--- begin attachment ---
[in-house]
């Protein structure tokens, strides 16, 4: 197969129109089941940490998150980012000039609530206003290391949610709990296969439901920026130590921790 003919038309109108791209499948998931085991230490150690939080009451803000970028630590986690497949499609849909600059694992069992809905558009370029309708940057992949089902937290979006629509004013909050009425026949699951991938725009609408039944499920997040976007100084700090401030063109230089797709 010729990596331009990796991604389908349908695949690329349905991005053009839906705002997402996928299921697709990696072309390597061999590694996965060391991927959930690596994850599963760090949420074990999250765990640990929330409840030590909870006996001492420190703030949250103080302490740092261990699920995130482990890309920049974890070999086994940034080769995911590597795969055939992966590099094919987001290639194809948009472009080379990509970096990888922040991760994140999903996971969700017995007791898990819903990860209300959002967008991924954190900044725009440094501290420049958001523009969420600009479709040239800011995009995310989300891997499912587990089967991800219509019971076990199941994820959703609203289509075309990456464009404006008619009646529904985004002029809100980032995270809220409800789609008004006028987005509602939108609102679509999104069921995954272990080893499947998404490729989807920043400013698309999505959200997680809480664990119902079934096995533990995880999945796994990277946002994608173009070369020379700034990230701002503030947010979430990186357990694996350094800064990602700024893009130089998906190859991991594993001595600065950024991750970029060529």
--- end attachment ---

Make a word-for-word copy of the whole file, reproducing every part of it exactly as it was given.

[in-house]
């Protein structure tokens, strides 16, 4: 197969129109089941940490998150980012000039609530206003290391949610709990296969439901920026130590921790 003919038309109108791209499948998931085991230490150690939080009451803000970028630590986690497949499609849909600059694992069992809905558009370029309708940057992949089902937290979006629509004013909050009425026949699951991938725009609408039944499920997040976007100084700090401030063109230089797709 010729990596331009990796991604389908349908695949690329349905991005053009839906705002997402996928299921697709990696072309390597061999590694996965060391991927959930690596994850599963760090949420074990999250765990640990929330409840030590909870006996001492420190703030949250103080302490740092261990699920995130482990890309920049974890070999086994940034080769995911590597795969055939992966590099094919987001290639194809948009472009080379990509970096990888922040991760994140999903996971969700017995007791898990819903990860209300959002967008991924954190900044725009440094501290420049958001523009969420600009479709040239800011995009995310989300891997499912587990089967991800219509019971076990199941994820959703609203289509075309990456464009404006008619009646529904985004002029809100980032995270809220409800789609008004006028987005509602939108609102679509999104069921995954272990080893499947998404490729989807920043400013698309999505959200997680809480664990119902079934096995533990995880999945796994990277946002994608173009070369020379700034990230701002503030947010979430990186357990694996350094800064990602700024893009130089998906190859991991594993001595600065950024991750970029060529």